When the council re-organised in 1975, John became director of leisure and recreation when future SIC convener Tom Stove was chairman of the council committee dealing with leisure and rec. The pair were also to work closely together when John bcame council vice-convener between 1999 and 2003.

Tom described John as a “very good friend” and a “stalwart of the community” who will be “sadly missed”.

In 1983 the leisure and recreation department’s statement of policy for community facilities and services was approved. The little blue book became the “bible” for the department. Leisure and recreation pioneered the employment of area community workers in Yell, Brae, Scalloway and Sandwick to reach out to the community with the head office in Lerwick and Islesburgh Community Centre.

He also worked up a package in partnership with the community to improve village halls and provide leisure centres next to secondary schools, starting off with the Clickimin Centre, and many more community facilities to enhance the lives of the people of Shetland.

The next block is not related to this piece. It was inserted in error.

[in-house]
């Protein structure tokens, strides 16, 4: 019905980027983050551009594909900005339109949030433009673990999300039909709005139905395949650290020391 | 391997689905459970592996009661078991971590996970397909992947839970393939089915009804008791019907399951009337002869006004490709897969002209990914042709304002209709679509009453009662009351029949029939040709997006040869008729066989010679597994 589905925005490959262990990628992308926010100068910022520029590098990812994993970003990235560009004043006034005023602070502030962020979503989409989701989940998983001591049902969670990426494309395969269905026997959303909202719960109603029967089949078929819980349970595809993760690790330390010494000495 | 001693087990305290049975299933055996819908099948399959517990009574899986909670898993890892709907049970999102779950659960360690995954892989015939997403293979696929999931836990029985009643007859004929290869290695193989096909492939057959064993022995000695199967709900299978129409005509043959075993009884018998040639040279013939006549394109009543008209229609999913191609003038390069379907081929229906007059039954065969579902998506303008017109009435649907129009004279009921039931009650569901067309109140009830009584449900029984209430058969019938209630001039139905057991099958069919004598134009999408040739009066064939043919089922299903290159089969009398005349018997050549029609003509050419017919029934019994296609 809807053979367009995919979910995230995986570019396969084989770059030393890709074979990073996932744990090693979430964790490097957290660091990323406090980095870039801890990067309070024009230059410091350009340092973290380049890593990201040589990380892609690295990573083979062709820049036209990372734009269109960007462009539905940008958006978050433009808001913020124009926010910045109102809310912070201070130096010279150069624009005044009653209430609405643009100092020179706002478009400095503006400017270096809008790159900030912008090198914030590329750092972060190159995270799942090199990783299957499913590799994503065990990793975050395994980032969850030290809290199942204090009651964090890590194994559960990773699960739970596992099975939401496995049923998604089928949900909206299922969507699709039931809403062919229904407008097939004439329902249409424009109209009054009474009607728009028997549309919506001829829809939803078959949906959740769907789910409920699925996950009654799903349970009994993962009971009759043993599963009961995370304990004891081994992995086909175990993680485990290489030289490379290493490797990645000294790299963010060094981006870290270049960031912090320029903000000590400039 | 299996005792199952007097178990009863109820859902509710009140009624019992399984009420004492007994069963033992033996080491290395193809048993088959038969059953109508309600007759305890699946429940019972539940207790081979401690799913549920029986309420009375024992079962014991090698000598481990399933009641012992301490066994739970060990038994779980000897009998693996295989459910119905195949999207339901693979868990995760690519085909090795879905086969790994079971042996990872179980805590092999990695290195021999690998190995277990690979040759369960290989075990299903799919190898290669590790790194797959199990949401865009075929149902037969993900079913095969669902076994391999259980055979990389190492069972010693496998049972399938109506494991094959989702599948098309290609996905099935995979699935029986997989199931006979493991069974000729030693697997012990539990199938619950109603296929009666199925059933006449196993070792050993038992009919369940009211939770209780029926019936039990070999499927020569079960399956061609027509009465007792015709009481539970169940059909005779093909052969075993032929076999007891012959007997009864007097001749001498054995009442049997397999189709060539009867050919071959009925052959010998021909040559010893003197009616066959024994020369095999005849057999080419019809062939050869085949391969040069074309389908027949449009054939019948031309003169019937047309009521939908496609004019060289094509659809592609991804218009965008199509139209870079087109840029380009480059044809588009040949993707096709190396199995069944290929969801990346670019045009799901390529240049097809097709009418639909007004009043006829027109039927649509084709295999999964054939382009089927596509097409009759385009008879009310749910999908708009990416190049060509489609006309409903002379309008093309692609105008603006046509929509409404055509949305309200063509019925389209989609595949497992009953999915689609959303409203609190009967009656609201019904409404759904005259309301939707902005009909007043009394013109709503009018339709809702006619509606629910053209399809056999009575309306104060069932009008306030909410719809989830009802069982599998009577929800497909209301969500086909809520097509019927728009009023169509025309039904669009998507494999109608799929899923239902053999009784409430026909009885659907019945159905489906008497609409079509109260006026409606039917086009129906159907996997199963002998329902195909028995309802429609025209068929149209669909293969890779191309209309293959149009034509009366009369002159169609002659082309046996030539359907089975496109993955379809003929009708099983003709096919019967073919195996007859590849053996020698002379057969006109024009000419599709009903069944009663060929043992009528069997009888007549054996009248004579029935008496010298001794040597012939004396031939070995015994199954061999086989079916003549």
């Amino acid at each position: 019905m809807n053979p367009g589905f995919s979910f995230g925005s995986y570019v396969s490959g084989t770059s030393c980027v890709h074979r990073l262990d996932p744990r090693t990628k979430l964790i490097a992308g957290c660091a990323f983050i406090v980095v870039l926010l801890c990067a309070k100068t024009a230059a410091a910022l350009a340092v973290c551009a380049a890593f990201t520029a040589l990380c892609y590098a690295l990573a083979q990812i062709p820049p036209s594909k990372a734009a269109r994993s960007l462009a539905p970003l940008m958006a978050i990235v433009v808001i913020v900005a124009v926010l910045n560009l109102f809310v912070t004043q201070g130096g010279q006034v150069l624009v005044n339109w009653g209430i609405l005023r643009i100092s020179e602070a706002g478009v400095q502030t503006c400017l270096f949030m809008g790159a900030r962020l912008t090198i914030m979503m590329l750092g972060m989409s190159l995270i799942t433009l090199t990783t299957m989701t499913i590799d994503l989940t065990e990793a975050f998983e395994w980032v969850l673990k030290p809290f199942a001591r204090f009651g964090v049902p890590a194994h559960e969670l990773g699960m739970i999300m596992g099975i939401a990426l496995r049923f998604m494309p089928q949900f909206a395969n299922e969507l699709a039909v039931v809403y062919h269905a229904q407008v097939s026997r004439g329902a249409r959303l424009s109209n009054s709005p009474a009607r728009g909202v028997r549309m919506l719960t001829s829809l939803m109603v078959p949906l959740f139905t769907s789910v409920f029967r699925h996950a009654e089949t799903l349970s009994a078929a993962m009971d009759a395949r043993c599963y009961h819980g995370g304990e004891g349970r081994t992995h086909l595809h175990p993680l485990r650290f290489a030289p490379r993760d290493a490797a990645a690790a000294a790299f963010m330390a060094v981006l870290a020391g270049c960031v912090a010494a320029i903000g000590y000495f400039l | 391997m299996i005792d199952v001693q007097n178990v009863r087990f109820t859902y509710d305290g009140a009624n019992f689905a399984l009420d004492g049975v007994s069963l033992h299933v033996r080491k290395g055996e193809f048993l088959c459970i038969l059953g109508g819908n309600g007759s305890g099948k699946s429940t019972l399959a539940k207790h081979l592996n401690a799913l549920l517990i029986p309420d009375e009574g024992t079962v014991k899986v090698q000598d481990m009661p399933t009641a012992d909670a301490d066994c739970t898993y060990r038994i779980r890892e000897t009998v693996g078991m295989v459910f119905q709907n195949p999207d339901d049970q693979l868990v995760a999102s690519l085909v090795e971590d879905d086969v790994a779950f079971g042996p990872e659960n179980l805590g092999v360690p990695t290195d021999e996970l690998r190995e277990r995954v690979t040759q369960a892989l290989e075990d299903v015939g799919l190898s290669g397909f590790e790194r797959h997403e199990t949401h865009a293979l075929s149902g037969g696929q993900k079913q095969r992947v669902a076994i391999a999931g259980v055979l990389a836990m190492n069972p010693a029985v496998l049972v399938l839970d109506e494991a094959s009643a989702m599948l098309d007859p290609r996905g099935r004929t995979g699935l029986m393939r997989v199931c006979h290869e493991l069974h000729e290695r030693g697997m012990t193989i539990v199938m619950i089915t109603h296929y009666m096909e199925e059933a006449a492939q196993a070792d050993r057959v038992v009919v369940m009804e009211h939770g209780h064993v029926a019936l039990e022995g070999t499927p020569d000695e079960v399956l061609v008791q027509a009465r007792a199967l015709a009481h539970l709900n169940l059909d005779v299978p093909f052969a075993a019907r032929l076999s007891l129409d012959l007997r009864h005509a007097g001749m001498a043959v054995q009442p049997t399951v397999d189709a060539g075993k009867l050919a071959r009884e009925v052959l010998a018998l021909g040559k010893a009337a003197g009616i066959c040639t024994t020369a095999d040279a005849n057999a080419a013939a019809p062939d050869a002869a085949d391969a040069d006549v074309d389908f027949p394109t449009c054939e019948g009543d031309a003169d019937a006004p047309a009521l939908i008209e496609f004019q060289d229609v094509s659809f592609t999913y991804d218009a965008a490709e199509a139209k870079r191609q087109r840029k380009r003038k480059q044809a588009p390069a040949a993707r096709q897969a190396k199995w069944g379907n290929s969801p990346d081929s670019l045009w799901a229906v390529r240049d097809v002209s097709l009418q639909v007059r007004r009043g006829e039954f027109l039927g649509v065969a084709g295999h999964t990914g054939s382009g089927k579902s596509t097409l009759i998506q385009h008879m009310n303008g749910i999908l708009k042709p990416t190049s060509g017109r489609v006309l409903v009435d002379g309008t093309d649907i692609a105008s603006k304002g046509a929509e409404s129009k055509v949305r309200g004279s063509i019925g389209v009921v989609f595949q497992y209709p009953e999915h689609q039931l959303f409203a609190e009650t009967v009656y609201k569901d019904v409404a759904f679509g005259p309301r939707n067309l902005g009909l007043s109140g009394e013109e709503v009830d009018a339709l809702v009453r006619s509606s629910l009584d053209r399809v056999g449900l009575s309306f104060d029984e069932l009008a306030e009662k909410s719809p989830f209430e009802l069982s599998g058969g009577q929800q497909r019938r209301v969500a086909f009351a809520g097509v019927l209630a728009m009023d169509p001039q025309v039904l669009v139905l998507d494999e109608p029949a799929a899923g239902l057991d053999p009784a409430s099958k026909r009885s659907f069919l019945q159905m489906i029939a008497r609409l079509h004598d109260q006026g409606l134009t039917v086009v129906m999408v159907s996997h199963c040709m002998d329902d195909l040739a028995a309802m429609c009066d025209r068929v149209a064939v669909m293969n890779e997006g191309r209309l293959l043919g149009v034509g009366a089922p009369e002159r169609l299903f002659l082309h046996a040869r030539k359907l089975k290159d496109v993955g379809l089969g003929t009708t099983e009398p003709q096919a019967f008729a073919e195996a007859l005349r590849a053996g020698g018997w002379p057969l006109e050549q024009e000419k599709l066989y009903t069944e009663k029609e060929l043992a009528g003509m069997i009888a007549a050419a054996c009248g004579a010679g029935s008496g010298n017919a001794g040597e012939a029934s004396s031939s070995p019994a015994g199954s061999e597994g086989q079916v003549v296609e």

Recognition of John’s achievement is in the number of plaques on halls and other facilities saying opened by John Nicolson, director of leisure and recreation.

He was a highly respected man and was a great ambassador for Shetland. One highlight of his leisure and rec career was the opening of the £3 million Clickimin Centre in 1985, when Tessa Sanderson, then at the height of her Olympian fame, performed the ceremony.